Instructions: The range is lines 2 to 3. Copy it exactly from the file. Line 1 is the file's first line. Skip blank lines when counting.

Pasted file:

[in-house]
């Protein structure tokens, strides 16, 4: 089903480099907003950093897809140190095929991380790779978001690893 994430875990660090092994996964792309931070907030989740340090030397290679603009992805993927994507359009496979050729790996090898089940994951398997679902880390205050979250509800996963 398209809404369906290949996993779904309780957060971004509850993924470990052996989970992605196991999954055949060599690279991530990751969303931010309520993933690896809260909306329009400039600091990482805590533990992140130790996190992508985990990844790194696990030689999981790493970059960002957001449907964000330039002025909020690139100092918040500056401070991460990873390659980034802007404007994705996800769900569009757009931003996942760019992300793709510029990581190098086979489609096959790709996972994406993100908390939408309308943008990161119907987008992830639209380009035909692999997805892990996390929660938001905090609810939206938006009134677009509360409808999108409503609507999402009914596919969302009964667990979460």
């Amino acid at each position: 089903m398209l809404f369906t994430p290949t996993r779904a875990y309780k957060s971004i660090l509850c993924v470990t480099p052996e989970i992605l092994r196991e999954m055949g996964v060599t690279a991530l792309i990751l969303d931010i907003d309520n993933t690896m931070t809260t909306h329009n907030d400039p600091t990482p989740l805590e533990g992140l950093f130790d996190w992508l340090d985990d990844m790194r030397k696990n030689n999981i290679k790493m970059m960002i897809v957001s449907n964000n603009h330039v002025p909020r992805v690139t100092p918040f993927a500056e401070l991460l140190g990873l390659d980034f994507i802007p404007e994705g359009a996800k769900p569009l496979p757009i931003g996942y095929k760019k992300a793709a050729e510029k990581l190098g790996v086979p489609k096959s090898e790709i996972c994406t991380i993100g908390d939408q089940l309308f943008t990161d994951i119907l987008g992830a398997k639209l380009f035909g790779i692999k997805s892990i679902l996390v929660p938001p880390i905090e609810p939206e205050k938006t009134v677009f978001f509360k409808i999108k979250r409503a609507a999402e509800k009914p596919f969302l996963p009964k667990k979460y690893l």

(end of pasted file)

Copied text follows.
């Protein structure tokens, strides 16, 4: 089903480099907003950093897809140190095929991380790779978001690893 994430875990660090092994996964792309931070907030989740340090030397290679603009992805993927994507359009496979050729790996090898089940994951398997679902880390205050979250509800996963 398209809404369906290949996993779904309780957060971004509850993924470990052996989970992605196991999954055949060599690279991530990751969303931010309520993933690896809260909306329009400039600091990482805590533990992140130790996190992508985990990844790194696990030689999981790493970059960002957001449907964000330039002025909020690139100092918040500056401070991460990873390659980034802007404007994705996800769900569009757009931003996942760019992300793709510029990581190098086979489609096959790709996972994406993100908390939408309308943008990161119907987008992830639209380009035909692999997805892990996390929660938001905090609810939206938006009134677009509360409808999108409503609507999402009914596919969302009964667990979460």
């Amino acid at each position: 089903m398209l809404f369906t994430p290949t996993r779904a875990y309780k957060s971004i660090l509850c993924v470990t480099p052996e989970i992605l092994r196991e999954m055949g996964v060599t690279a991530l792309i990751l969303d931010i907003d309520n993933t690896m931070t809260t909306h329009n907030d400039p600091t990482p989740l805590e533990g992140l950093f130790d996190w992508l340090d985990d990844m790194r030397k696990n030689n999981i290679k790493m970059m960002i897809v957001s449907n964000n603009h330039v002025p909020r992805v690139t100092p918040f993927a500056e401070l991460l140190g990873l390659d980034f994507i802007p404007e994705g359009a996800k769900p569009l496979p757009i931003g996942y095929k760019k992300a793709a050729e510029k990581l190098g790996v086979p489609k096959s090898e790709i996972c994406t991380i993100g908390d939408q089940l309308f943008t990161d994951i119907l987008g992830a398997k639209l380009f035909g790779i692999k997805s892990i679902l996390v929660p938001p880390i905090e609810p939206e205050k938006t009134v677009f978001f509360k409808i999108k979250r409503a609507a999402e509800k009914p596919f969302l996963p009964k667990k979460y690893l």